No Man’s

Country Life Every Week - - Performing Arts -

see that in the mar­vel­lous sec­ond act in which, after a night of pole-ax­ing drink­ing, hirst bounds into the room and greets Spooner as if he were a long-lost friend. It’s all a fan­tasy, but one in which Spooner grad­u­ally col­ludes.

It’s as­ton­ish­ing to see Sir Ian’s large, seamed fea­tures crum­ple into slack-jawed dis­may as hirst claims he had an af­fair with Spooner’s wife, but, equally, it’s won­der­ful to see Sir Pa­trick’s hirst go­ing beet­root-coloured with in­dig­na­tion as Spooner of­fers in­ti­mate sex­ual de­tails of a re­la­tion­ship with a girl they both knew at Ox­ford. This is high com­edy that acts as a pre­lude to the twi­light ada­gio of the play’s cli­max in which hirst seems trapped in a no man’s land that ‘re­mains for­ever icy and silent’.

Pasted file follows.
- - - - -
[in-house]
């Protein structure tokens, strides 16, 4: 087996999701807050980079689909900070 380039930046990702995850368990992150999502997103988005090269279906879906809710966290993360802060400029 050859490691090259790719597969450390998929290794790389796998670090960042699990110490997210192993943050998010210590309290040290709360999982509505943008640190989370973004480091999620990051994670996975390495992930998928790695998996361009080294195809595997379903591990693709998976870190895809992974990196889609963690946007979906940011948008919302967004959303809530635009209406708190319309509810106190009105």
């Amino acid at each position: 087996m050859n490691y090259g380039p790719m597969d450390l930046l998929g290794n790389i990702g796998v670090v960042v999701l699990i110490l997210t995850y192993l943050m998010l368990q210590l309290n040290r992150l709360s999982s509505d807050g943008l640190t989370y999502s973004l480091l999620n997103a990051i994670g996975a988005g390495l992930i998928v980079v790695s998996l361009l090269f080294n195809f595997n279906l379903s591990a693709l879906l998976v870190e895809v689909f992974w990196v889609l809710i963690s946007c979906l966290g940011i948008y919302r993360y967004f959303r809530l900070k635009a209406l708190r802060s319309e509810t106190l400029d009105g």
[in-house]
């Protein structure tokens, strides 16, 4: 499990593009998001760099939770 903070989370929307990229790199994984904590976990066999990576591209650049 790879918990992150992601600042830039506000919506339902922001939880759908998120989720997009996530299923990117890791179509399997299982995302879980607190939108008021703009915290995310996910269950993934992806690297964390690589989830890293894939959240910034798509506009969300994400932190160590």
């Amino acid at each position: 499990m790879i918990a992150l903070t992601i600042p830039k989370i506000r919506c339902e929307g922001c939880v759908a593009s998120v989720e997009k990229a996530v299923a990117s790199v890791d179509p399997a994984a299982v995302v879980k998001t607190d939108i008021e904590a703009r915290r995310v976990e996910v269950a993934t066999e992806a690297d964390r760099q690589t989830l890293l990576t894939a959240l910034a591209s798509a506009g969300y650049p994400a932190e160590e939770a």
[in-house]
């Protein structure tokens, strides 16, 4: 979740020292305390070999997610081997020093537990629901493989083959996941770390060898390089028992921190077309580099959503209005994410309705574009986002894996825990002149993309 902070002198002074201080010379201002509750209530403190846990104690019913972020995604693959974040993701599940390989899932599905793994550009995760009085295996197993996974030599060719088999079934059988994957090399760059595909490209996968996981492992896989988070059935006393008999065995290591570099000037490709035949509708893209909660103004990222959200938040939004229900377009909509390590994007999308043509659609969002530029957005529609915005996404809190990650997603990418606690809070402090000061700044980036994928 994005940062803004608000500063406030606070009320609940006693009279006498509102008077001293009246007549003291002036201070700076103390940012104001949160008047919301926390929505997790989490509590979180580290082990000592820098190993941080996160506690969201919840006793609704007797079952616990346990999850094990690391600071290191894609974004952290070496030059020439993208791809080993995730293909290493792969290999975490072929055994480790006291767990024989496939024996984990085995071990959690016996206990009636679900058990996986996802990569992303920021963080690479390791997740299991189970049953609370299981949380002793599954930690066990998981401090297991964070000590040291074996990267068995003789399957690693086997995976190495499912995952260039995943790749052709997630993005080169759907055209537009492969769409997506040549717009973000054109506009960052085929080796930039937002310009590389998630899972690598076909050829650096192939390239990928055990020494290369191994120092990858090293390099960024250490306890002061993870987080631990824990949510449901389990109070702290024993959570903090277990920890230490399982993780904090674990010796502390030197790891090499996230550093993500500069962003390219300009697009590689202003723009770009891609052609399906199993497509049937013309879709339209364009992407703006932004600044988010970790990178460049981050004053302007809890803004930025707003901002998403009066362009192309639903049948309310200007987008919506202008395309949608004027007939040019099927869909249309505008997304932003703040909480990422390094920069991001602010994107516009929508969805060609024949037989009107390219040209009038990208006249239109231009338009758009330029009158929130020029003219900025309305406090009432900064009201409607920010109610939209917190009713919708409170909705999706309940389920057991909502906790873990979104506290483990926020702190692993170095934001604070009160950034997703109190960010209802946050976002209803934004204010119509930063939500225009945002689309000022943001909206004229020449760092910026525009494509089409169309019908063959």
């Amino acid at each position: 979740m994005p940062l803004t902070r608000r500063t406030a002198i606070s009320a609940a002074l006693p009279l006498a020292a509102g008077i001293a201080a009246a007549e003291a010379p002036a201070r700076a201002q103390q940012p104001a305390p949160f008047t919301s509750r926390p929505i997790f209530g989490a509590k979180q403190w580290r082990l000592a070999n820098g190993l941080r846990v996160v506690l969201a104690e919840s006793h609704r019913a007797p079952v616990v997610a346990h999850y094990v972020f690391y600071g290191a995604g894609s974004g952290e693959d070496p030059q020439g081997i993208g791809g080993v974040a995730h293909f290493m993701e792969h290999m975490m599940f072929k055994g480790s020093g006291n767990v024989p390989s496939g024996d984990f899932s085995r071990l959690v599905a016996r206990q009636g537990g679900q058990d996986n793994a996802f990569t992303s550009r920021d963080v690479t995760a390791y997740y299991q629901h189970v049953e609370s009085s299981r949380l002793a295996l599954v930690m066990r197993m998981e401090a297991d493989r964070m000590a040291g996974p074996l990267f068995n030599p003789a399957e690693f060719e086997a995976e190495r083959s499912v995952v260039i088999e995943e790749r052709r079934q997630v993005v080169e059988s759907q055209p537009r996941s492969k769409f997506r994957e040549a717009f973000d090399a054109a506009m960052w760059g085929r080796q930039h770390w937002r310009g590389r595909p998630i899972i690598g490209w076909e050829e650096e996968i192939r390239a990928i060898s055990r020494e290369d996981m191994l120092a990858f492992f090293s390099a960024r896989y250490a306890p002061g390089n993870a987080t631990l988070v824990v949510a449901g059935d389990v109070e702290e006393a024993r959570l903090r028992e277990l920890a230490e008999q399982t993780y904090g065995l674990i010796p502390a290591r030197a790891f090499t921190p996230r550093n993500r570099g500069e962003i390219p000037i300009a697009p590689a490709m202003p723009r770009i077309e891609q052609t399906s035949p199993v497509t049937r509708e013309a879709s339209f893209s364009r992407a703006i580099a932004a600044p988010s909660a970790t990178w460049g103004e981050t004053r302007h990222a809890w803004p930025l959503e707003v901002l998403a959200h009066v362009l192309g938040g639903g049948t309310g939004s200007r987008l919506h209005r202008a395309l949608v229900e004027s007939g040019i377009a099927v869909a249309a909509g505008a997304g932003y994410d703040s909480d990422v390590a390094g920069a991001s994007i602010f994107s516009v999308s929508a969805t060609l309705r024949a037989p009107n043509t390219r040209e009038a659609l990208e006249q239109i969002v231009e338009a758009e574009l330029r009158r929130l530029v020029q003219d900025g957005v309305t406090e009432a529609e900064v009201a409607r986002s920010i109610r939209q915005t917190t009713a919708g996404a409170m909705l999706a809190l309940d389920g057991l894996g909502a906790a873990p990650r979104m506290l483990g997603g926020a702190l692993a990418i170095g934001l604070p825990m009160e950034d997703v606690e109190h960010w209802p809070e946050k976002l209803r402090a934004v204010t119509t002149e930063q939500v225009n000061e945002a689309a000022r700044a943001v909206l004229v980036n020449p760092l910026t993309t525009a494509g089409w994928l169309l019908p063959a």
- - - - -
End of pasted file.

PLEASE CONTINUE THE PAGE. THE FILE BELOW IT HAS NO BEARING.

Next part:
It helps that Sir Pa­trick and Sir Ian are good friends and

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